Rookie Hayes' 'game clock works differently'

September 25th, 2020

Ke'Bryan Hayes looked at the defensive positioning card in his pocket Thursday afternoon, noted that the Cubs' David Bote and Cameron Maybin had been pulling a lot of balls foul and kept in mind that right-hander Chad Kuhl’s sinker had already forced a handful of hitters to roll over ground balls. So, the 23-year-old third baseman took a few extra steps to his right as the top of the sixth inning began.

Sure enough, Kuhl fired a first-pitch sinker and Bote pulled a hard chopper down the third-base line. In one smooth motion, Hayes quickly got in front of the ball, fielded it and, with his right foot planted in foul territory, whipped a shoulder-high throw across the infield to first baseman Josh Bell to record the out and preserve Kuhl’s no-hit bid for one more out.

For a lot of players, that would be a notable highlight. For Hayes, it almost seems routine. He’s a gifted defender and he’s well-positioned by the Pirates’ coaching and analytics staffs, sure. But what stands out near the end of the rookie’s first month in the Majors is his natural feel for the game.

“You get some of these guys in Cleveland, you get [Javier] Báez, you get [Anthony] Rizzo and you get [Francisco] Lindor -- these guys, their internal game clock works differently. Ke’Bryan has that,” Pirates manager Derek Shelton said. “His game clock works differently. How he goes about what he’s doing on the field is special. It’s not something you can teach. It’s something he has. When you watch him do something that maybe looks pedestrian that’s really hard, it stands out.”

Hayes entered the Pirates’ final series of the season hitting .329/.395/.603 with four homers, two triples and four doubles in 81 plate appearances. He leads the team in wins above replacement, according to Baseball-Reference. By FanGraphs’ calculation of WAR, the only National League third basemen who have been more valuable than Hayes this season are the Padres’ Manny Machado and the Reds’ Eugenio Suárez.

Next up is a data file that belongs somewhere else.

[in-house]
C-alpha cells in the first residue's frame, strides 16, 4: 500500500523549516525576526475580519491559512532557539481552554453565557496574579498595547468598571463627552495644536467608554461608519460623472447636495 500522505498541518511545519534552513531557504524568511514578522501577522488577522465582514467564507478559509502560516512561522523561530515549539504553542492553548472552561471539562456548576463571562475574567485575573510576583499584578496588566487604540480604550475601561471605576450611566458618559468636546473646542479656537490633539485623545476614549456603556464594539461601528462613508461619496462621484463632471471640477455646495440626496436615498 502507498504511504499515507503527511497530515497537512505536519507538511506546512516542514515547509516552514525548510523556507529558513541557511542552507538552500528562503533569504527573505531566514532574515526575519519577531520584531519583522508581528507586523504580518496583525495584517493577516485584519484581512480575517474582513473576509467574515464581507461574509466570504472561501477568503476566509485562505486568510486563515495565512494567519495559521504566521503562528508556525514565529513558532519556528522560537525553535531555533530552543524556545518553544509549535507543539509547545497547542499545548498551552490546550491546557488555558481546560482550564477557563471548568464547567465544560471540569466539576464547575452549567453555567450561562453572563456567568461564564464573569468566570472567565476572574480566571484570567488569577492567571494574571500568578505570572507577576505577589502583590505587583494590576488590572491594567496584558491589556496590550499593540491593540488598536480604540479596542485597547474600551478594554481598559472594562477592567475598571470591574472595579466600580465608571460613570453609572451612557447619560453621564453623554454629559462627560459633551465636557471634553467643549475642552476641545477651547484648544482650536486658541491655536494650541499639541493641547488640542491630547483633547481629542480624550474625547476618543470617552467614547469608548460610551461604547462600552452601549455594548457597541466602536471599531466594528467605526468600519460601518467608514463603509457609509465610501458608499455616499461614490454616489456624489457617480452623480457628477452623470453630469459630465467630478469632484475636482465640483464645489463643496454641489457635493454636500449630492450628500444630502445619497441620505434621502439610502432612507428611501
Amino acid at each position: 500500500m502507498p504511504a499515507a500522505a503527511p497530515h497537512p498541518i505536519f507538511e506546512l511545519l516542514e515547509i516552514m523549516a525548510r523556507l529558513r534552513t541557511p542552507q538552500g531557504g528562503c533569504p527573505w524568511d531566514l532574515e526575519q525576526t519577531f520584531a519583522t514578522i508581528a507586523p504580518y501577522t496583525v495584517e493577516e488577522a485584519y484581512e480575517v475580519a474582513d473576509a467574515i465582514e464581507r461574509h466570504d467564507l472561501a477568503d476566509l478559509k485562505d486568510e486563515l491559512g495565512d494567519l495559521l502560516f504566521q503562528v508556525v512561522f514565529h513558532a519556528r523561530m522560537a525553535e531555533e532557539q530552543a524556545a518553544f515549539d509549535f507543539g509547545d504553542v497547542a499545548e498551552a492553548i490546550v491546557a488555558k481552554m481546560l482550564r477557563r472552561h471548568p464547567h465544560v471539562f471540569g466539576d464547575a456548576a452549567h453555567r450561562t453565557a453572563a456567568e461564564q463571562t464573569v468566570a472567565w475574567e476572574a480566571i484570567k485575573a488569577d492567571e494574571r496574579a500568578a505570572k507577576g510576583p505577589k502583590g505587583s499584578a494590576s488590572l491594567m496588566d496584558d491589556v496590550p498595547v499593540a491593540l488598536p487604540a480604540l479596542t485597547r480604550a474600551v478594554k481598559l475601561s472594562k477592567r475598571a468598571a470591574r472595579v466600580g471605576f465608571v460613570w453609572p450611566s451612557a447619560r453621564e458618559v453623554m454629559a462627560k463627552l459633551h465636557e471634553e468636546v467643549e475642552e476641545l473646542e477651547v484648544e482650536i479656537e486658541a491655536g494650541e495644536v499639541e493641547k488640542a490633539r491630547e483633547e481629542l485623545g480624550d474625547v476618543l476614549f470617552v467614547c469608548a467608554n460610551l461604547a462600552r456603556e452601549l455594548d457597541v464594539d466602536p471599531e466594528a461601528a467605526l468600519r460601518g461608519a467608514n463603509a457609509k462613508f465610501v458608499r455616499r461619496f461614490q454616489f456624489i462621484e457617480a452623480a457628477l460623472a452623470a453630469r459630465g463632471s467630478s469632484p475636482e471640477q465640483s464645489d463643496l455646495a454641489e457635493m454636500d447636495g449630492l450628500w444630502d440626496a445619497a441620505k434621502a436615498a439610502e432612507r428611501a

Since making his debut on Sept. 1, the Pirates’ No. 2 prospect has somehow managed to exceed expectations.

“He’s been as advertised and more. He’s a guy that has been a vacuum at third base. He’s been dominant in the box,” starter Trevor Williams said recently. “He’s putting together really good ABs. I’m thankful that he’s on my team and I don’t have to try to get him out, because he’s been doing fantastic. I think he’s been really itching for this opportunity, and I think he knew that this year was going to be his year to capitalize on that opportunity. He’s going to be fun to watch at PNC Park for years to come.”

Has Hayes even managed to surprise himself? Not really, he said.

“The work you put in, whenever you have success with it, it doesn’t so much surprise you. Whenever we go out there, we expect to do really well,” Hayes said. “But the success that I’ve had, I’ve been really grateful for it.”

Hayes said he has mostly tried to watch and learn over the last month. He observes established players’ routines, studies how pitchers attack him and tries to get a feel for opponents’ tendencies. But playing baseball at this level, Hayes said, feels normal.

Hayes’ hot start and his reputation as the Pirates’ third baseman of the future will surely make him one of the focal points as Pittsburgh attempts to build a winning team over the next few years. He’s bound to be burdened with high hopes and greater expectations heading into next season, when he’ll surely be lined up at third base on Opening Day, but he seems unbothered by it.

“There’s no pressure on me. I use it as motivation,” Hayes said. “The success that I've had makes me even hungrier to get back home after the season ends and get even better. There are things I still can work on offensively, defensively, running -- all those things.”

Taxi squad
The Pirates put five players on their taxi squad for the final road trip of the season: catcher , lefty , right-hander , first baseman and infielder .

Castro, a first-time addition to the taxi squad, spent all summer working out at the Pirates’ alternate training site in Altoona, Pa. The versatile 21-year-old, the club’s No. 27 prospect, according to MLB Pipeline, hit .242/.306/.516 with 14 homers in 61 games for Class A Greensboro last year and finished the season with Class A Advanced Bradenton.